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February 05, 2014

Patch Cutbacks Will Curtail Its Local News Reporting


By Rick Murphy

Just two weeks after the new majority owner of Patch vowed to keep all remaining employees on staff, the hammer fell.

Wednesday hundreds were let go by Hale Global, including Taylor Vecsey, the popular editor of the East Hampton Patch. Brendan O'Reily, the Southampton editor, left Patch after an initial round of cuts by AOL Patch in August. He wrote Thursday on his Facebook page that all but four Patch editors on Long Island were fired on January 28 – there were about 24 sites at last count.

Last August Patch announced as many as 500 people would be cut and that AOL, the parent company was looking for strategic partners, but none of the industry experts predicted AOL would dump the company altogether.

Hale Global, a holding company that according to the New York Times specializes in turning around financially troubled entities, purchased a controlling interest from Patch two weeks ago.

Wednesday, in a terse robo-call to employees PATCH CEO Leigh Zarelli Lewis said, according to one blogger, "Hale Global has decided which Patch employees will receive an offer of employment to move forward in accordance with their vision for Patch and which will not. Unfortunately, your role has been eliminated and you will no longer have a role at Patch and today will be your last day of employment with the company . . . Thank you again and best of luck," The Times reported.

Patch's vision of being "hyper-local" has suffered markedly since the first round of cuts in August. Coverage of local school and news has given way to canned press releases and amateur bloggers who often have their own agendas.

The local Patch online publications, Westhampton/Hampton Bays Southampton, East Hampton and Riverhead, have taken to sharing stories not only with each other but also from out of the area, and even in some cases, out of the region.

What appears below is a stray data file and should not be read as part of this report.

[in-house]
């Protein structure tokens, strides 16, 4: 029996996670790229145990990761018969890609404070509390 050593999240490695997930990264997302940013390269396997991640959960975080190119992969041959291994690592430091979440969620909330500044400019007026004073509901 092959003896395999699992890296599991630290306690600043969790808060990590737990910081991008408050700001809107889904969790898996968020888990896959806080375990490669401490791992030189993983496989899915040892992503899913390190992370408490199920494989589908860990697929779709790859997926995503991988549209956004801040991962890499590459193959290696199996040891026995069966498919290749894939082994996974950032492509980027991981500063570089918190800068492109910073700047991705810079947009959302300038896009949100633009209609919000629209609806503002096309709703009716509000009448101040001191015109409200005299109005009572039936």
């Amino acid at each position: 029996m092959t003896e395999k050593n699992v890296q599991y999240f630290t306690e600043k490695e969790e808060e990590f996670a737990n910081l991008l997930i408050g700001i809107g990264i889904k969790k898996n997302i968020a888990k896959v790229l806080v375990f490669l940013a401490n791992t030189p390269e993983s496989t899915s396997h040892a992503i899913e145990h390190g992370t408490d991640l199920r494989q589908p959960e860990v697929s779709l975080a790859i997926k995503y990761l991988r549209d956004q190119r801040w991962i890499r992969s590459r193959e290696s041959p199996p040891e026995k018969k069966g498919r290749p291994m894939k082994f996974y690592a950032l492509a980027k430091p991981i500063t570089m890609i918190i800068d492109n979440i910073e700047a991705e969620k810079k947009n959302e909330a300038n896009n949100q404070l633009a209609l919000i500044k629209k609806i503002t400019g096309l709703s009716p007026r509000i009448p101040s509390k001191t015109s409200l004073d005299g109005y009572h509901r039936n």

Vecsey acknowledged on Facebook that she would no longer be with Patch moving forward: "And a new chapter begins . . ." she posted on January 29. Several bloggers lamented her loss and called for an advertising boycott on her former website. She declined to be interviewed for this article.

The Patch sale is yet another bitter pill to swallow for AOL CEO Tim Armstrong, who began Patch and was its biggest supporter, even as AOL struggled to absorb the losses. Industry sources say AOL lost almost $300 million before finally pulling the plug. Armstrong once promised Patch would deliver "hyper local news reporting by Pulitzer Prize winners." Instead, Patch hired one editor, usually from a local newspaper, for each site.

In 2011 AOL acquired the Huffington Post and named Arianna Huffington Editor in Chief of all AOL media outlets. She wanted to give the beleaguered Patch editors additional help, but Armstrong – and stockholders — quickly soured on the idea, a stinging rebuke to Huffington.

By August, when the first round of cutbacks were announced, local editors like Vecsey gamely carried on the Patch mission statement, doing yeoman's work, virtually alone. Soon however, editors began to disappear from the mastheads, and more and more stories were shared by several and sometimes numerous Patch sites. On one notable recent Sunday, there wasn't a single bit of East Hampton-centric news on the local website, only articles from as far away as Centereach and Valley Stream.

After the latest setbacks, some insiders predicted Patch will likely cease to be a local news site and instead, pander to would be advertisers, allowing them to submit pieces in the guise of articles.

Hamptons Online and Plum TV were other media outlets that recently abandoned the vision of offering local East End news.

  1. print email
    February 04, 2014 | 04:04 PM

    To clarify, I was not part of the August cuts at Patch. As I wrote on Facebook, I left Patch of my own accord for another opportunity. The cuts came after I gave my notice.

    Brendan O'Reilly
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